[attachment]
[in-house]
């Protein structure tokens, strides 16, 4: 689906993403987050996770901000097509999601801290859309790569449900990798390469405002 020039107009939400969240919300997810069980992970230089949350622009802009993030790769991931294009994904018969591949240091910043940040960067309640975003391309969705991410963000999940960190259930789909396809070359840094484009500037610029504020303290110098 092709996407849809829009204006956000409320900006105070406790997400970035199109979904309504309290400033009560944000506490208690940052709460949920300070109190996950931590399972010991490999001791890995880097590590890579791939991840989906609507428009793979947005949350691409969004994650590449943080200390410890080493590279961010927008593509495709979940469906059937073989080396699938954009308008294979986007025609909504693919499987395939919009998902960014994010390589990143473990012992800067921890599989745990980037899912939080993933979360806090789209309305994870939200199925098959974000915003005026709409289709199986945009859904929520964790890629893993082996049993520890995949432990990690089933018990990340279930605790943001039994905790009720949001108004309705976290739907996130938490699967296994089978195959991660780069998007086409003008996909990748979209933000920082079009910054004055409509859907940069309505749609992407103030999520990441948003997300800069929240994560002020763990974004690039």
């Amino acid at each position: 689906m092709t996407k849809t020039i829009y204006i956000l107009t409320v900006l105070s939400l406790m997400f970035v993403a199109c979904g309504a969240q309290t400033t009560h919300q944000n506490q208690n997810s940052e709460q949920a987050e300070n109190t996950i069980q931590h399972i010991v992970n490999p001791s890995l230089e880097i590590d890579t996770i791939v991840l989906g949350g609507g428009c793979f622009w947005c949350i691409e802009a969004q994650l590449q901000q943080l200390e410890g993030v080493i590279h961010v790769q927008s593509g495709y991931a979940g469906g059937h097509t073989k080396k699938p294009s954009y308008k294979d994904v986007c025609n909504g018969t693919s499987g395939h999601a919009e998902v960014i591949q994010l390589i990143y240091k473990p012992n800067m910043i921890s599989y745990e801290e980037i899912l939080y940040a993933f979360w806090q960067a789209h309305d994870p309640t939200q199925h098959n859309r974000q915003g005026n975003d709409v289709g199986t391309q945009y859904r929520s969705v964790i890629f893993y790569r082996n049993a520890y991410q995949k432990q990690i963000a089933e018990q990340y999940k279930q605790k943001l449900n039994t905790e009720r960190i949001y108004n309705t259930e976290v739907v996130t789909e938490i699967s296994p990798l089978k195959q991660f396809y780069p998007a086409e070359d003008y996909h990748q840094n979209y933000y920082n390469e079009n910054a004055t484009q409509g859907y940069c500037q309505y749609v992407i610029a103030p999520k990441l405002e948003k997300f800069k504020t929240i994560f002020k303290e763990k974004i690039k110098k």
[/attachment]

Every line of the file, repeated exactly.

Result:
[in-house]
């Protein structure tokens, strides 16, 4: 689906993403987050996770901000097509999601801290859309790569449900990798390469405002 020039107009939400969240919300997810069980992970230089949350622009802009993030790769991931294009994904018969591949240091910043940040960067309640975003391309969705991410963000999940960190259930789909396809070359840094484009500037610029504020303290110098 092709996407849809829009204006956000409320900006105070406790997400970035199109979904309504309290400033009560944000506490208690940052709460949920300070109190996950931590399972010991490999001791890995880097590590890579791939991840989906609507428009793979947005949350691409969004994650590449943080200390410890080493590279961010927008593509495709979940469906059937073989080396699938954009308008294979986007025609909504693919499987395939919009998902960014994010390589990143473990012992800067921890599989745990980037899912939080993933979360806090789209309305994870939200199925098959974000915003005026709409289709199986945009859904929520964790890629893993082996049993520890995949432990990690089933018990990340279930605790943001039994905790009720949001108004309705976290739907996130938490699967296994089978195959991660780069998007086409003008996909990748979209933000920082079009910054004055409509859907940069309505749609992407103030999520990441948003997300800069929240994560002020763990974004690039």
């Amino acid at each position: 689906m092709t996407k849809t020039i829009y204006i956000l107009t409320v900006l105070s939400l406790m997400f970035v993403a199109c979904g309504a969240q309290t400033t009560h919300q944000n506490q208690n997810s940052e709460q949920a987050e300070n109190t996950i069980q931590h399972i010991v992970n490999p001791s890995l230089e880097i590590d890579t996770i791939v991840l989906g949350g609507g428009c793979f622009w947005c949350i691409e802009a969004q994650l590449q901000q943080l200390e410890g993030v080493i590279h961010v790769q927008s593509g495709y991931a979940g469906g059937h097509t073989k080396k699938p294009s954009y308008k294979d994904v986007c025609n909504g018969t693919s499987g395939h999601a919009e998902v960014i591949q994010l390589i990143y240091k473990p012992n800067m910043i921890s599989y745990e801290e980037i899912l939080y940040a993933f979360w806090q960067a789209h309305d994870p309640t939200q199925h098959n859309r974000q915003g005026n975003d709409v289709g199986t391309q945009y859904r929520s969705v964790i890629f893993y790569r082996n049993a520890y991410q995949k432990q990690i963000a089933e018990q990340y999940k279930q605790k943001l449900n039994t905790e009720r960190i949001y108004n309705t259930e976290v739907v996130t789909e938490i699967s296994p990798l089978k195959q991660f396809y780069p998007a086409e070359d003008y996909h990748q840094n979209y933000y920082n390469e079009n910054a004055t484009q409509g859907y940069c500037q309505y749609v992407i610029a103030p999520k990441l405002e948003k997300f800069k504020t929240i994560f002020k303290e763990k974004i690039k110098k």